By Hillel Aron
By Joseph Tsidulko
By Patrick Range McDonald
By David Futch
By Hillel Aron
By Dennis Romero
By Jill Stewart
By Dennis Romero
Photo by Ted Soqui
As their strike moves through its third week, it’s abundantly clear that the janitors have won Los Angeles’ heart. It’s not clear at all, however, whether they’ve won its pocketbook. (As we go to press, we’re told a settlement may be imminent. Then again, we ran this sentence in last week’s issue, too.)
On Tuesday night, negotiations resumed after breaking off last Friday, following a session in which management effectively offered no new proposals. At that session, according to Service Employees (SEIU) Local 1877 president Mike Garcia, the representatives of the maintenance contractors conceded that the janitors had done a great job of “building all this political support — the cardinal, the mayor, Al Gore. They said we could even bring in the pope,” Garcia continued, “and it wouldn’t make any difference, because the people who sign their checks aren’t going to budge.” (As Stalin might have put it, How many checks can the pope write?)
The people who sign their checks, of course, are the owners of L.A.’s office towers, studios, shopping malls — whatever constitutes a class-A (that is, pricey) rental property. Twenty years ago, the building owners negotiated directly with the janitors, but in the decades since, they have created a useful fiction that the maintenance companies set the rates — even though it is they who tell the maintenance men what to pay. At a time when welfare recipients are everywhere adjured to take responsibility for their lives, L.A.’s wealthiest property holders have devised a system that enables them to deny all responsibility for their own greed.
The owners of L.A.’s class-A properties are divided between the mega-rich and the merely very rich. Among the megas, the largest owner in L.A. County is Arden √§ Realty, which, according to its latest annual report and proxy statement, owns and manages a tidy 10 million square feet of office space locally (more than 15 million if you throw in Orange, Riverside and Kern counties). Much of Arden’s holdings are in the county’s outlying areas, such as Long Beach and the San Fernando Valley — among the areas, according to sources close to the negotiations, where the owners say they can’t afford the dollar-an-hour increase for which the janitors are asking.
Somehow, I suspect, Arden could manage to scrape by even if it shelled out $8 an hour for its janitors instead of $7. The company’s revenues in 1999 came to $340 million. Arden CEO Richard Ziman holds company stock valued last week at more than $46 million. It’s clear from the accompanying photo of one of Ziman’s two Beverly Hills homes that he has room to take in boarders just in case the settlement leaves him strapped.
Ziman’s fellow magnates can also likely absorb the shock of raising the janitors’ pay by a buck an hour. Sam Zell is chairman of Equity Properties, the largest property owner in Southern California (though not in L.A. proper) and, indeed, the largest in the U.S., with 77 million square feet. The last time Forbes ranked the richest Americans, Zell finished in 132nd place, worth about $1.8 billion. Warren “Ned” Spieker, whose Spieker Properties owns 41 million square feet of office space on the West Coast (3 million of that in L.A.), owned company stock worth $135 million last week, according to the company’s latest proxy statement. John Kilroy Jr., whose company owns 3.2 million square feet of office space in L.A. County, is a comparative piker, since the value of his shares in his company came to only $38 million last week. The list goes on and on.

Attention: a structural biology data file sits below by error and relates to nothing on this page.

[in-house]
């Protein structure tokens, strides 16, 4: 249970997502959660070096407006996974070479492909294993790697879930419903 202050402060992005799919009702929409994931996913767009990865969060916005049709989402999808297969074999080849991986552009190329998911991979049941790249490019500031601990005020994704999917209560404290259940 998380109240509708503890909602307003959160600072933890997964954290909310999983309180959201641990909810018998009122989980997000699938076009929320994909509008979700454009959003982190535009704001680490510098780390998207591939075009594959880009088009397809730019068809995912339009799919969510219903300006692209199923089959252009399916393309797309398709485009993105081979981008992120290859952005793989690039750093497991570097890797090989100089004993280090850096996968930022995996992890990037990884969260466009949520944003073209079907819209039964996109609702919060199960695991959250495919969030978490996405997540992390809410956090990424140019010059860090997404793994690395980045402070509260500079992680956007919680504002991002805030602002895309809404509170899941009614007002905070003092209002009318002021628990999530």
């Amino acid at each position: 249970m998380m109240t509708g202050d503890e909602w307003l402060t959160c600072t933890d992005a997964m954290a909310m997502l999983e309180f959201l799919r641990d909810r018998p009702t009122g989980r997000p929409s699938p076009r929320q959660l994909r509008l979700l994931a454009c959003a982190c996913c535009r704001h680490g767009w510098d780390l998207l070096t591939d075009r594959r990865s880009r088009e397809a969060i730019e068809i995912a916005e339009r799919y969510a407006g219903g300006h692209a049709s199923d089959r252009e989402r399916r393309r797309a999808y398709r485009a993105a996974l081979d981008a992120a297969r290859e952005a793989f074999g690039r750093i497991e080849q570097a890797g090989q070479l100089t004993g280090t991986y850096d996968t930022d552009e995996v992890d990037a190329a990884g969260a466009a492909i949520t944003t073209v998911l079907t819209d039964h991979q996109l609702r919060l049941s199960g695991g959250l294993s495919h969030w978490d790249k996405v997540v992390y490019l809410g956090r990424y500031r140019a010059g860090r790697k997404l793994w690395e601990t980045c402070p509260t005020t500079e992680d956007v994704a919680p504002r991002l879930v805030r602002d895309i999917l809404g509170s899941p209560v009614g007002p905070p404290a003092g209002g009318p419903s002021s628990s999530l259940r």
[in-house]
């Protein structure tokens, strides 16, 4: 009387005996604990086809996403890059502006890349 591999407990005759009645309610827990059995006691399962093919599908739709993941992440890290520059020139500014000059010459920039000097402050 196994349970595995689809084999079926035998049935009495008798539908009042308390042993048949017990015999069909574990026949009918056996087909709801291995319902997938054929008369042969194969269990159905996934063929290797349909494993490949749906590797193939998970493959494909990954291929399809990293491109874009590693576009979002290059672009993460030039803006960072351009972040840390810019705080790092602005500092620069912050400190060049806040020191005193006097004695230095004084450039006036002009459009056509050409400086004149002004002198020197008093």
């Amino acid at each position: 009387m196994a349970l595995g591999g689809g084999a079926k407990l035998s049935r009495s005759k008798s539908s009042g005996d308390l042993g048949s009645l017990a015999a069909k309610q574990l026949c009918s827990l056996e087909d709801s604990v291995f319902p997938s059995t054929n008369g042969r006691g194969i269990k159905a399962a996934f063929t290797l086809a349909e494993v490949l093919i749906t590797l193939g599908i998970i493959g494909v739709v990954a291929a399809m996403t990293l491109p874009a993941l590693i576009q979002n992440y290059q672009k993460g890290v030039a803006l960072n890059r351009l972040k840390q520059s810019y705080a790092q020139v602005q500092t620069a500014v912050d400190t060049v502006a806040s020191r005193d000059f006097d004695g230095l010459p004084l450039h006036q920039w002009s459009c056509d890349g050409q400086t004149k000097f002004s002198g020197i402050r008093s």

In L.A.’s small-business community, meanwhile, a janitorial pay hike will come as welcome news — provided that hike is anywhere near what the janitors are proposing. The thousands of minority-owned mom-and-pop enterprises that service L.A.’s immigrant working class will see their revenues rise as the janitors bring home more money. “The janitors won’t take their wages and spend them elsewhere,” L.A. City Controller Rick Tuttle told me as he marched with the strikers from downtown to Century City two weeks ago. “They’ll buy more food, more sheets, more pillows, all of it right in their own neighborhoods.” (Tuttle, bless him, still remembers Keynesianism.)
The continuing miracle of the strike, of course, is the level of public support it has generated. Last Friday, as the janitors snaked through Westwood Village, tying up traffic at some intersections for a full 15 minutes, motorists got out of their cars to shake their fists — not in anger, but in support. At the front of a line of stuck cars at the intersection of Weyburn and Hilgard, Elissa Duarte had exited her car and joined in the janitors’ chants. Pausing reluctantly to answer my questions, she told me, “I support them! I agree with all their demands!” Then she turned back to the janitors and resumed shouting, “Arriba!” Right behind her, going nowhere in his SUV, a bearded senior rolled down his window, beamed, and pumped his fist in rhythm with the chanting.